nep-ppm New Economics Papers
on Project, Program and Portfolio Management
Issue of 2012‒02‒01
seven papers chosen by
Arvi Kuura
Parnu College - Tartu University

  1. An Evaluation of Overseas Oil Investment Projects under Uncertainty Using a Real Options Based Simulation Model By Lei Zhu; ZhongXiang Zhang; Ying Fan
  2. Interactive Learning-driven Innovation in Upstream-Downstream Relations: Evidence from Mutual Exchanges of Engineers in Developing Economies By Tomohiro Machikita; Yasushi Ueki
  3. An Iterative Auction for Spatially Contiguous Land Management: An Experimental Analysis By Banerjee, Simanti; Kwasnica, Anthony M; Shortle, James S
  4. Commercial Revitalization in Low-Income Urban Communities: General Tax Incentives vs. Direct Incentives to Developers By Zhou, Li
  5. Asset Bubbles and Bailout By Tomohiro Hirano, Noriyuki Yanagawa
  6. Who offers tax-based business development incentives? By R. Alison Felix; James R. Hines, Jr.
  7. Resource-based theory and mergers & acquisitions success By Grill, Plina; Bresser, Rudi K. F.

  1. By: Lei Zhu (Center for Energy and Environmental Policy Research, Institute of Policy and Management, Chinese Academy of Sciences); ZhongXiang Zhang (Research Program, East-West Center); Ying Fan (Center for Energy and Environmental Policy Research, Institute of Policy and Management, Chinese Academy of Sciences)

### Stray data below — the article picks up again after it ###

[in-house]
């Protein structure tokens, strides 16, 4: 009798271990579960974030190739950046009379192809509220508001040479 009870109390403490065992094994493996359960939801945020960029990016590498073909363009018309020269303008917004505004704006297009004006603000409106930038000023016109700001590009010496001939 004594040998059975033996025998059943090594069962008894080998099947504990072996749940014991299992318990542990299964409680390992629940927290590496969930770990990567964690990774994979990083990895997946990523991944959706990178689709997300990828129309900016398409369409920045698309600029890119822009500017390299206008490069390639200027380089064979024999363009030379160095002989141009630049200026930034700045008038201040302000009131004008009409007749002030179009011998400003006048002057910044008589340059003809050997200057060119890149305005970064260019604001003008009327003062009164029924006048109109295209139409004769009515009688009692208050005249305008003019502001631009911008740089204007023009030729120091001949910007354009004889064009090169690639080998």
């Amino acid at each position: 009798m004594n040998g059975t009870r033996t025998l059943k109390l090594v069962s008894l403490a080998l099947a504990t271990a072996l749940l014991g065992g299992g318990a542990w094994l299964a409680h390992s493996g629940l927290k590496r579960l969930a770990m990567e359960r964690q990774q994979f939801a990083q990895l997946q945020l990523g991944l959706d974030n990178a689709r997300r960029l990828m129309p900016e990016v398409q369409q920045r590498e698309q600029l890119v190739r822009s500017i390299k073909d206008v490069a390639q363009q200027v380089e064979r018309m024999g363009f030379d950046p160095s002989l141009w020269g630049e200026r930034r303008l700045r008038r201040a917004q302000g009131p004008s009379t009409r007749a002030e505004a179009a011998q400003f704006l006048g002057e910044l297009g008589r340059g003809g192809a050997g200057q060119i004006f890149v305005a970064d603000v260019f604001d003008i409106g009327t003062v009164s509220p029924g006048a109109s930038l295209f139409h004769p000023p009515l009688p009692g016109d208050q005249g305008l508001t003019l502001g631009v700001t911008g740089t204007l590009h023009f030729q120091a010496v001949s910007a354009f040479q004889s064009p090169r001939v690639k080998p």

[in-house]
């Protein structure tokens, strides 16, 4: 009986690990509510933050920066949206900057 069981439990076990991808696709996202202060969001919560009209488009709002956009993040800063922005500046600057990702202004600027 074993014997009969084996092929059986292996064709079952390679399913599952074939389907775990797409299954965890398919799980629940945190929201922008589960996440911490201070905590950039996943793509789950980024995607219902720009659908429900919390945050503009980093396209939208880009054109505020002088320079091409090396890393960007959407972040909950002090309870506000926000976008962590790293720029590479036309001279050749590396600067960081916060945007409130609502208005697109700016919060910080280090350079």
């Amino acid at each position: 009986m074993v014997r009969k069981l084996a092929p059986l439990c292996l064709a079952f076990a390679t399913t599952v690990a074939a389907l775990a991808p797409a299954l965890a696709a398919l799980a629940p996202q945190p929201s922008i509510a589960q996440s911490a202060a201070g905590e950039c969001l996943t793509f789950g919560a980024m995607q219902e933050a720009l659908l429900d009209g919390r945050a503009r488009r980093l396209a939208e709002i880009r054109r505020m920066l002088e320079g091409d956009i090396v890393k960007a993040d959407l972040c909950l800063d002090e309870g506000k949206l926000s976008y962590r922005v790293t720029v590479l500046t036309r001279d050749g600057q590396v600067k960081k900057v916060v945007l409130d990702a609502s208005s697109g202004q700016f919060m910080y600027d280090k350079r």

Abstract: This paper applies real options theory to establish an overseas oil investment evaluation model that is based on Monte Carlo simulation and is solved by the Least Squares Monte-Carlo method. To better reflect the reality of overseas oil investment, our model has incorporated not only the uncertainties of oil price and investment cost but also the uncertainties of exchange rate and investment environment. These unique features have enabled our model to be best equipped to evaluate the value of oil overseas investment projects of three oil field sizes (large, medium, small) and under different resource tax systems (royalty tax and production sharing contracts). In our empirical setting, we have selected China as an investor country and Indonesia as an investee country as a case study. Our results show that the investment risks and project values of small sized oil fields are more sensitive to changes in the uncertainty factors than the large and medium sized oil fields. Furthermore, among the uncertainty factors considered in the model, the investment risk of overseas oil investment may be underestimated if no consideration is given of the impacts of exchange rate and investment environment. Finally, as there is an important trade-off between oil resource investee country and overseas oil investor, in medium and small sized oil investment negotiation the oil company should try to increase the cost oil limit in production sharing contract and avoid the term of a windfall profits tax to reduce the investment risk of overseas oil fields.
    Keywords: Overseas Oil Investment, Project Value, Real Options, Least Squares Monte-Carlo
    JEL: Q41 Q43 Q48 G31 O13 O22 C63
    Date: 2011–11